Review: The Sisters Brothers – Patrick DeWitt

The Sisters Brothers Patrick deWitt, a young writer whose “stop-you-in-your-tracks writing has snuck up on the world” (Los Angeles Times), brings us The Sisters Brothers, a darkly comic, outrageously inventive novel that offers readers a decidedly off-center view of the Wild, Wild West. Set against the back-drop of the great California Gold Rush, this odd and wonderful tour de force at once honors and reshapes the traditional western while chronicling the picaresque misadventures of two hired guns, the fabled Sisters brothers. The most original western since the Coen Brothers re-interpreted True Grit—you’ve never met anyone quite like The Sisters Brothers.

I’ve never read a Western before reading this one. I wasn’t sure what to expect with this novel, but since it won a Governor General’s award, I figured it would be good. I wasn’t expecting to enjoy it as much as I did.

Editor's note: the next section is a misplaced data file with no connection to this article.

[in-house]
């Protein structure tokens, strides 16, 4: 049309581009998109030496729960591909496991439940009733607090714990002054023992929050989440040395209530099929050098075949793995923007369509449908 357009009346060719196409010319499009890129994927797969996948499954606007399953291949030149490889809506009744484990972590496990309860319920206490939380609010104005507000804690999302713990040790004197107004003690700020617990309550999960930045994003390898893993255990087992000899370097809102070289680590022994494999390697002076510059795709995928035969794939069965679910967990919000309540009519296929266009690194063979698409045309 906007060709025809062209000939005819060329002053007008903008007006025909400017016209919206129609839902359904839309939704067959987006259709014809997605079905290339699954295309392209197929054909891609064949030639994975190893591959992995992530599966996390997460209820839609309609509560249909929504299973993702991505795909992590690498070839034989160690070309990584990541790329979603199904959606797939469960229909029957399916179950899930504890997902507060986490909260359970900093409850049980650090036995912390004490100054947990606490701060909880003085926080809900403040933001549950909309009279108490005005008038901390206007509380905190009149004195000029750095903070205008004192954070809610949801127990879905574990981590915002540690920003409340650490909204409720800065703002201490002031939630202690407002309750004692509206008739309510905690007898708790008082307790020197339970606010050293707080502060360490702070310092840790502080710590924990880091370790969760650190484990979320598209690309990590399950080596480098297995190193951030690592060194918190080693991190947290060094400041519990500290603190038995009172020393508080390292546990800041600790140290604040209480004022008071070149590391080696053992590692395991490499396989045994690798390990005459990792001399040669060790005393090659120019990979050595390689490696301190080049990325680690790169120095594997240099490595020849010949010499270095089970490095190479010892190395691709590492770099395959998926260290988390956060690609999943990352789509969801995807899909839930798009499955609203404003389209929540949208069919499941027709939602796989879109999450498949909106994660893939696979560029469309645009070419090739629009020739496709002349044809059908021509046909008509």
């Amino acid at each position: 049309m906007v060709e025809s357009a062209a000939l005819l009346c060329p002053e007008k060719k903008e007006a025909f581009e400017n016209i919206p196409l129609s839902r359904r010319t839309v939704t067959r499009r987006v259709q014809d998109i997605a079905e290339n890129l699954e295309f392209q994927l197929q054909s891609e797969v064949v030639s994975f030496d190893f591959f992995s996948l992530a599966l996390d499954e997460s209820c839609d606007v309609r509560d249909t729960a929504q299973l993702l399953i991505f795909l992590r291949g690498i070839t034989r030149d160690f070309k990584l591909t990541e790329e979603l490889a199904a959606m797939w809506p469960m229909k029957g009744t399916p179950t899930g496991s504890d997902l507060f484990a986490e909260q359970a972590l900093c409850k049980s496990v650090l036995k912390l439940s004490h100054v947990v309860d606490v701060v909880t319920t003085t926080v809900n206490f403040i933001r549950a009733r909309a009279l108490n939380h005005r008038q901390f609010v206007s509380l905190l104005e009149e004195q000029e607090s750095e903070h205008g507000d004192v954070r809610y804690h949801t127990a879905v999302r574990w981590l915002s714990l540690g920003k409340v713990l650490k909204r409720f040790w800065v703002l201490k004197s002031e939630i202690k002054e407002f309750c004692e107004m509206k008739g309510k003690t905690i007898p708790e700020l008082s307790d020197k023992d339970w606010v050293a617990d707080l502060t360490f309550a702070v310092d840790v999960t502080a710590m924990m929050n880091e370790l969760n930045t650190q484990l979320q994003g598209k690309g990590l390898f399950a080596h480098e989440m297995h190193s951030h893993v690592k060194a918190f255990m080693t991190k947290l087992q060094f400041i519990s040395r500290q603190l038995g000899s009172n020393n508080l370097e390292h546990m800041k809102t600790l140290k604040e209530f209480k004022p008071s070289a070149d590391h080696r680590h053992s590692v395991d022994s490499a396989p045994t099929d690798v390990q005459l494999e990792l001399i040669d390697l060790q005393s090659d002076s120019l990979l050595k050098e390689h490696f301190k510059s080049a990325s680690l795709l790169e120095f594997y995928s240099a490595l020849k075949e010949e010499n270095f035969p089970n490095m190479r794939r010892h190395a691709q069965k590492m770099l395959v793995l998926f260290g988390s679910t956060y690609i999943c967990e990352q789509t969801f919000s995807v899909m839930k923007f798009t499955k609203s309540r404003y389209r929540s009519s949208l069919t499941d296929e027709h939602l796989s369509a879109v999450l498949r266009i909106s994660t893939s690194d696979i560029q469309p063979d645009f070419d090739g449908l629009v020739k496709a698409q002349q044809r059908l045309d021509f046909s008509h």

The best part about this novel and what drew me to it the most was the writing. I can’t really explain why the writing style drew me in so much. I felt like Patrick DeWitt just said some truths about the world in a really poetic way.

Eli Sisters, the narrator, was such a sympathetic character even though he was technically a hired killer. His relationship with his brother Charlie was extremely complex, just like the relationship between any two siblings.

I was expecting more to happen in terms of the plot, and while the story was interesting, quite atmospheric, and managed to hold my interest, it was more about the relationship between two brothers and the questions about morality and what it means to do the right thing.

I was pleasantly surprised by this novel and be picking up Patrick DeWitt’s other books as well.

 

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